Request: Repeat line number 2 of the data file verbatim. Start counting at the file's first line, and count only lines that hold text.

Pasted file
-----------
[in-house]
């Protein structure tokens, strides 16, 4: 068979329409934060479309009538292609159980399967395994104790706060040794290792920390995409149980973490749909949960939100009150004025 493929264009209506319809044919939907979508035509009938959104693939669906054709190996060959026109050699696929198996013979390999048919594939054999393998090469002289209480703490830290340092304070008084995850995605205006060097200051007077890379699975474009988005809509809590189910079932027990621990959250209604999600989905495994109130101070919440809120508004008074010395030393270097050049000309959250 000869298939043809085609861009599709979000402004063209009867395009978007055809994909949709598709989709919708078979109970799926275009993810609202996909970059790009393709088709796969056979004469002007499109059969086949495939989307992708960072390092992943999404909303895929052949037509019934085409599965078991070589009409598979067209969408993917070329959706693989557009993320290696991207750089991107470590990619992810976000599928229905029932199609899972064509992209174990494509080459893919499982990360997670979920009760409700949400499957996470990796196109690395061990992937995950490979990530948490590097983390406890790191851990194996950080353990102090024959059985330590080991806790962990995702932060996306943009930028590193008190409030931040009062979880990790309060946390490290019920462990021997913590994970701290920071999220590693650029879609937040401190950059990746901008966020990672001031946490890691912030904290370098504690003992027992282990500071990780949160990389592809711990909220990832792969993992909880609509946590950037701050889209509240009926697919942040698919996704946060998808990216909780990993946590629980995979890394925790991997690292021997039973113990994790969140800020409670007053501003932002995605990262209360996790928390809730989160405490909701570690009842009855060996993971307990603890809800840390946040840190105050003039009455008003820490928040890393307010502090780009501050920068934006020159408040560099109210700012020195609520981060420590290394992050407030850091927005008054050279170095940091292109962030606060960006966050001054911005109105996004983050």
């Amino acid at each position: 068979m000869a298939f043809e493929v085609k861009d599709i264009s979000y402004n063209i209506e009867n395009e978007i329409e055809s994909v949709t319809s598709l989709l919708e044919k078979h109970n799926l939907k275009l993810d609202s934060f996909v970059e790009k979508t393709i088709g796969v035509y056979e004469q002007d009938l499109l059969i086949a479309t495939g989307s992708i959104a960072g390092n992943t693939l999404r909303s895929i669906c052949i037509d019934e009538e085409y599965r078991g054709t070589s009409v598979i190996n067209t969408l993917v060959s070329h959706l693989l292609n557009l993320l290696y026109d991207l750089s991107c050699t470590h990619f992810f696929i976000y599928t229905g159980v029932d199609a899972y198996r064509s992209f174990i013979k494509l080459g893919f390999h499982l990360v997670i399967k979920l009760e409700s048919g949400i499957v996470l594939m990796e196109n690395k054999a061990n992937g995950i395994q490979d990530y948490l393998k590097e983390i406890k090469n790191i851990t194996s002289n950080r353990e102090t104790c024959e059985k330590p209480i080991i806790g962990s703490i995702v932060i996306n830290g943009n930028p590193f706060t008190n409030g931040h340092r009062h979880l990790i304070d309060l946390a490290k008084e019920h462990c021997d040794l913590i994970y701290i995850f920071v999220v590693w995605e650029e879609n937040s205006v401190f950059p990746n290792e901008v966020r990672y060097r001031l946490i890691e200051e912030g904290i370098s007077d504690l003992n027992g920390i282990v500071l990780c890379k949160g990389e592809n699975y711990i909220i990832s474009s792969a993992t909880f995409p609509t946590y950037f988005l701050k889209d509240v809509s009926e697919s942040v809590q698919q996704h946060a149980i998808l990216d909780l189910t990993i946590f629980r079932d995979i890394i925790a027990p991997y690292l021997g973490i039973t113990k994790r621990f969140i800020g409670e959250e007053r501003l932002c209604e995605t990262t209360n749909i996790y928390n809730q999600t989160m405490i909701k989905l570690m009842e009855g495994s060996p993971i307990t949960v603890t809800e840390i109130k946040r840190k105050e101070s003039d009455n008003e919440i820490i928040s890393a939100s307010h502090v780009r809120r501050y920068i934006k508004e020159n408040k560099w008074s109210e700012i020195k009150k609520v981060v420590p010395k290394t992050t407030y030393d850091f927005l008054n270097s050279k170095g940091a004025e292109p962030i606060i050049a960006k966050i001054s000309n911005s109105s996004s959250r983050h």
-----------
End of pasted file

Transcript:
């Protein structure tokens, strides 16, 4: 068979329409934060479309009538292609159980399967395994104790706060040794290792920390995409149980973490749909949960939100009150004025 493929264009209506319809044919939907979508035509009938959104693939669906054709190996060959026109050699696929198996013979390999048919594939054999393998090469002289209480703490830290340092304070008084995850995605205006060097200051007077890379699975474009988005809509809590189910079932027990621990959250209604999600989905495994109130101070919440809120508004008074010395030393270097050049000309959250 000869298939043809085609861009599709979000402004063209009867395009978007055809994909949709598709989709919708078979109970799926275009993810609202996909970059790009393709088709796969056979004469002007499109059969086949495939989307992708960072390092992943999404909303895929052949037509019934085409599965078991070589009409598979067209969408993917070329959706693989557009993320290696991207750089991107470590990619992810976000599928229905029932199609899972064509992209174990494509080459893919499982990360997670979920009760409700949400499957996470990796196109690395061990992937995950490979990530948490590097983390406890790191851990194996950080353990102090024959059985330590080991806790962990995702932060996306943009930028590193008190409030931040009062979880990790309060946390490290019920462990021997913590994970701290920071999220590693650029879609937040401190950059990746901008966020990672001031946490890691912030904290370098504690003992027992282990500071990780949160990389592809711990909220990832792969993992909880609509946590950037701050889209509240009926697919942040698919996704946060998808990216909780990993946590629980995979890394925790991997690292021997039973113990994790969140800020409670007053501003932002995605990262209360996790928390809730989160405490909701570690009842009855060996993971307990603890809800840390946040840190105050003039009455008003820490928040890393307010502090780009501050920068934006020159408040560099109210700012020195609520981060420590290394992050407030850091927005008054050279170095940091292109962030606060960006966050001054911005109105996004983050």